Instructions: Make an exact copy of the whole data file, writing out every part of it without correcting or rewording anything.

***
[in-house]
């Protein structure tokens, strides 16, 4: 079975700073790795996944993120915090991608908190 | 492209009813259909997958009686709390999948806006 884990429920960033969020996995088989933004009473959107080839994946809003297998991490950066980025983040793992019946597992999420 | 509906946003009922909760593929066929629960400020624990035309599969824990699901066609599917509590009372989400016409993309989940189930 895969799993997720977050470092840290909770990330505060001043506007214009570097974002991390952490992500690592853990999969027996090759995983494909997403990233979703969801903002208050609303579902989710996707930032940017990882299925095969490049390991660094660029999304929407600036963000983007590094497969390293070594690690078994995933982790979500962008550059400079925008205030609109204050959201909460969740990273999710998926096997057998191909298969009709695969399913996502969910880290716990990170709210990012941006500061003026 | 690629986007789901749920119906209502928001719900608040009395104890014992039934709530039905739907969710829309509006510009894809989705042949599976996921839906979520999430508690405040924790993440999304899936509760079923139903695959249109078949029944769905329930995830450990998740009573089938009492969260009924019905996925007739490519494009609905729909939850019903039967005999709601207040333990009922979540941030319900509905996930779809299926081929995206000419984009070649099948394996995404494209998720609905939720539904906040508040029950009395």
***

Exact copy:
[in-house]
């Protein structure tokens, strides 16, 4: 079975700073790795996944993120915090991608908190 | 492209009813259909997958009686709390999948806006 884990429920960033969020996995088989933004009473959107080839994946809003297998991490950066980025983040793992019946597992999420 | 509906946003009922909760593929066929629960400020624990035309599969824990699901066609599917509590009372989400016409993309989940189930 895969799993997720977050470092840290909770990330505060001043506007214009570097974002991390952490992500690592853990999969027996090759995983494909997403990233979703969801903002208050609303579902989710996707930032940017990882299925095969490049390991660094660029999304929407600036963000983007590094497969390293070594690690078994995933982790979500962008550059400079925008205030609109204050959201909460969740990273999710998926096997057998191909298969009709695969399913996502969910880290716990990170709210990012941006500061003026 | 690629986007789901749920119906209502928001719900608040009395104890014992039934709530039905739907969710829309509006510009894809989705042949599976996921839906979520999430508690405040924790993440999304899936509760079923139903695959249109078949029944769905329930995830450990998740009573089938009492969260009924019905996925007739490519494009609905729909939850019903039967005999709601207040333990009922979540941030319900509905996930779809299926081929995206000419984009070649099948394996995404494209998720609905939720539904906040508040029950009395």